Hub & Logistics SA

Logipedia Dictionary Search

LIFO

LIFO, or Last In, First Out, is a principle that governs the order in which items are processed or accessed in a collection. In a LIFO system, the last item added to the collection is the first one to be removed. This means that newer items take precedence over older ones.

Imagine a stack of items, where each new item is placed on top of the stack. When an item needs to be removed, it is taken from the top of the stack, as it is the most recent addition. This behavior is characteristic of LIFO systems.

LIFO is commonly implemented using data structures such as stacks. In a stack, items are added (pushed) onto the top, and items are removed (popped) from the top as well. This ensures that the last item added is the first to be processed or accessed.

Real-life examples of LIFO include stacks of plates, where the most recently placed plate is the first one taken, or piles of books, where the most recently added book is the first one removed.

In summary, LIFO describes a method of organizing items in which the last item added is the first one to be processed or accessed, and it is commonly used in both computer science and everyday situations.

“LIFO” stands for “Last In, First Out.” It is a principle used to manage items in a collection where the last item added to the collection is the first one to be removed. This concept is commonly applied to data structures like stacks.

Let’s consider a real-life example of LIFO in the context of a stack of trays at a cafeteria:

  1. Tray Stack: In the cafeteria, there is a stack of trays available for customers to use when they serve themselves food.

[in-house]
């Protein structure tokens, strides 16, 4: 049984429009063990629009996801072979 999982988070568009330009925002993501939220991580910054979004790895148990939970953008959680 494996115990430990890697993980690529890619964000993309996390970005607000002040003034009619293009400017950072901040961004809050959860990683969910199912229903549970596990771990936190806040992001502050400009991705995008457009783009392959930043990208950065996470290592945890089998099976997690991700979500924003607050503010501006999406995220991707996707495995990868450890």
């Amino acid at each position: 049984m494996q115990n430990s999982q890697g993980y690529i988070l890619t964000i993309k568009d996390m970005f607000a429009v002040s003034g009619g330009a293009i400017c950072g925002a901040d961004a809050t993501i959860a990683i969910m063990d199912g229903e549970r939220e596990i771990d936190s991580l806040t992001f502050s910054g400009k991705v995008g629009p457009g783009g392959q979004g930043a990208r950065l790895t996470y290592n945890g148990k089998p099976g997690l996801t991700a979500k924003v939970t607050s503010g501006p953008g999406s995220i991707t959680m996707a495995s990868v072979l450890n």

2. Adding Trays: As customers enter the cafeteria, they take a tray from the top of the stack to use for their meal. Each time a new tray is added, it is placed on top of the existing stack.

  3. Using Trays: When customers finish their meal, they return their tray to the stack. Instead of searching for their original tray, they simply place it on top of the stack, where it becomes the last tray added.

  4. Removing Trays: When a new customer arrives and needs a tray, they take the top tray from the stack. Since this is the last tray added, it is the first one to be used.

  5. Order of Usage: Trays are used in the reverse order of their addition. The tray that was most recently added (placed on top of the stack) is the first one to be taken by the next customer.

In this example, the stack of trays follows the LIFO principle. The last tray added (the top of the stack) is the first one to be used, just as in a LIFO data structure like a stack in computer science.

Logipedia Dictionary Search

A B C D E F G H I J K L M N O P Q R S T U V W X Y Z

INSIGHTS FOR OPERATIONAL EXCELLENCE

VISIT OUR BLOG

SUPPLY CHAIN INSIDER

Stay updated on the latest logistics trends and insights. Our blog provides valuable information on supply chain management, transportation, and warehousing. Optimize your operations with expert advice and industry updates.

    Contact us!

    We look forward to hearing from you and providing exceptional transportation solutions tailored to your requirements.

     

     

    This site is protected by Google reCAPTCHA v3, Privacy Policy e Terms of Service di Google.

    hub & logistics

    You are a member!

    Days
    Hours
    Minutes
    Seconds